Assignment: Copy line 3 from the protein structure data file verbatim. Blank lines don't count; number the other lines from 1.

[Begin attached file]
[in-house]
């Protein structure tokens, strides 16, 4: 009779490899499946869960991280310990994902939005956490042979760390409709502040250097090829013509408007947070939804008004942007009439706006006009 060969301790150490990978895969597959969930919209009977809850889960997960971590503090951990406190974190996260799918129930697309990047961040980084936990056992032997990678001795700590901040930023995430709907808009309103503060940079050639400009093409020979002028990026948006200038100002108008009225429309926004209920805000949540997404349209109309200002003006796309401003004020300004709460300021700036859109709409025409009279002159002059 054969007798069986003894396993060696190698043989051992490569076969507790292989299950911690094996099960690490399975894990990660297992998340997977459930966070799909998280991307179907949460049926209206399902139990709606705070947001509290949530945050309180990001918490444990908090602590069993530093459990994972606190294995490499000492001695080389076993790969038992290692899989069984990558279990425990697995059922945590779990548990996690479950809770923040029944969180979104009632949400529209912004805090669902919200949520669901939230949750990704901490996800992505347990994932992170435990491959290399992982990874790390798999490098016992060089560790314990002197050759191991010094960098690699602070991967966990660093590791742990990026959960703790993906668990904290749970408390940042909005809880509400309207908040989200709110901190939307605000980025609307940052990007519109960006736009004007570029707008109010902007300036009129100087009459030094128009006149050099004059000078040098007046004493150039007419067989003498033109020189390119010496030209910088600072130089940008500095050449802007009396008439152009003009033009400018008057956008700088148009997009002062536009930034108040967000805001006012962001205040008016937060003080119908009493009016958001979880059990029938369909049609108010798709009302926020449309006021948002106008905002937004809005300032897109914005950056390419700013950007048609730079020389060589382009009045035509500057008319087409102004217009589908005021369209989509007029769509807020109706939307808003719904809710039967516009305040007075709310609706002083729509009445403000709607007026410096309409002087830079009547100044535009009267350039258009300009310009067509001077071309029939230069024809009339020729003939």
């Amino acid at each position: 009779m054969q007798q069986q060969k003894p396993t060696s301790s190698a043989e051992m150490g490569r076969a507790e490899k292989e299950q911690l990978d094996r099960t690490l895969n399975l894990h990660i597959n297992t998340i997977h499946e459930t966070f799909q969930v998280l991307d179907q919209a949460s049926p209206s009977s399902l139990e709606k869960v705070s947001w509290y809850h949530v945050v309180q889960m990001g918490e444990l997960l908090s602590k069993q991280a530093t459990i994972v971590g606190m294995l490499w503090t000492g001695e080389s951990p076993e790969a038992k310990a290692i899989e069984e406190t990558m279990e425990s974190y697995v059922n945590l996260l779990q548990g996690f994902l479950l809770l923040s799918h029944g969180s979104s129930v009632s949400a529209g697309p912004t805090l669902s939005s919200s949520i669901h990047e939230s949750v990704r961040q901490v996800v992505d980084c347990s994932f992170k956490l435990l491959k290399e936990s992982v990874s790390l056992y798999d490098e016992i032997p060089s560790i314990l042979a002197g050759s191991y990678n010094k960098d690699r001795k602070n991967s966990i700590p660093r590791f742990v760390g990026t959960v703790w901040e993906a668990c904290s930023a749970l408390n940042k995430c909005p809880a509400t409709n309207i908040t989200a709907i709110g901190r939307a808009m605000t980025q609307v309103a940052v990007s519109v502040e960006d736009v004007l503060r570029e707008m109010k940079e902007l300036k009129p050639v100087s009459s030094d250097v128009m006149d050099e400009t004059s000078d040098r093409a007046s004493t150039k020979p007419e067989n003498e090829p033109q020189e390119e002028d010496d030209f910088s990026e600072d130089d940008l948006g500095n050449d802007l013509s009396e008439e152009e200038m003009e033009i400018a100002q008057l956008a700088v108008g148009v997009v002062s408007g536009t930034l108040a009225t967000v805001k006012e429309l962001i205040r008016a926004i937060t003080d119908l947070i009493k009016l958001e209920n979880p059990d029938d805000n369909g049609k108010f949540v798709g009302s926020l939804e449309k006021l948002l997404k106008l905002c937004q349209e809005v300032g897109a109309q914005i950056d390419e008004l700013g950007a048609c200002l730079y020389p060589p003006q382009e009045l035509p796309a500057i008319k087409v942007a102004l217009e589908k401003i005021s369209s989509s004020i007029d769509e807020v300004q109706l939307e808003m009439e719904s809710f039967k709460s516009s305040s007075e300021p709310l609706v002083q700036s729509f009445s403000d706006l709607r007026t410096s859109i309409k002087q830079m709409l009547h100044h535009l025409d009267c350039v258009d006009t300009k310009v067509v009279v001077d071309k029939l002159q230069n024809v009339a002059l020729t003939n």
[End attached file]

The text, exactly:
């Amino acid at each position: 009779m054969q007798q069986q060969k003894p396993t060696s301790s190698a043989e051992m150490g490569r076969a507790e490899k292989e299950q911690l990978d094996r099960t690490l895969n399975l894990h990660i597959n297992t998340i997977h499946e459930t966070f799909q969930v998280l991307d179907q919209a949460s049926p209206s009977s399902l139990e709606k869960v705070s947001w509290y809850h949530v945050v309180q889960m990001g918490e444990l997960l908090s602590k069993q991280a530093t459990i994972v971590g606190m294995l490499w503090t000492g001695e080389s951990p076993e790969a038992k310990a290692i899989e069984e406190t990558m279990e425990s974190y697995v059922n945590l996260l779990q548990g996690f994902l479950l809770l923040s799918h029944g969180s979104s129930v009632s949400a529209g697309p912004t805090l669902s939005s919200s949520i669901h990047e939230s949750v990704r961040q901490v996800v992505d980084c347990s994932f992170k956490l435990l491959k290399e936990s992982v990874s790390l056992y798999d490098e016992i032997p060089s560790i314990l042979a002197g050759s191991y990678n010094k960098d690699r001795k602070n991967s966990i700590p660093r590791f742990v760390g990026t959960v703790w901040e993906a668990c904290s930023a749970l408390n940042k995430c909005p809880a509400t409709n309207i908040t989200a709907i709110g901190r939307a808009m605000t980025q609307v309103a940052v990007s519109v502040e960006d736009v004007l503060r570029e707008m109010k940079e902007l300036k009129p050639v100087s009459s030094d250097v128009m006149d050099e400009t004059s000078d040098r093409a007046s004493t150039k020979p007419e067989n003498e090829p033109q020189e390119e002028d010496d030209f910088s990026e600072d130089d940008l948006g500095n050449d802007l013509s009396e008439e152009e200038m003009e033009i400018a100002q008057l956008a700088v108008g148009v997009v002062s408007g536009t930034l108040a009225t967000v805001k006012e429309l962001i205040r008016a926004i937060t003080d119908l947070i009493k009016l958001e209920n979880p059990d029938d805000n369909g049609k108010f949540v798709g009302s926020l939804e449309k006021l948002l997404k106008l905002c937004q349209e809005v300032g897109a109309q914005i950056d390419e008004l700013g950007a048609c200002l730079y020389p060589p003006q382009e009045l035509p796309a500057i008319k087409v942007a102004l217009e589908k401003i005021s369209s989509s004020i007029d769509e807020v300004q109706l939307e808003m009439e719904s809710f039967k709460s516009s305040s007075e300021p709310l609706v002083q700036s729509f009445s403000d706006l709607r007026t410096s859109i309409k002087q830079m709409l009547h100044h535009l025409d009267c350039v258009d006009t300009k310009v067509v009279v001077d071309k029939l002159q230069n024809v009339a002059l020729t003939n």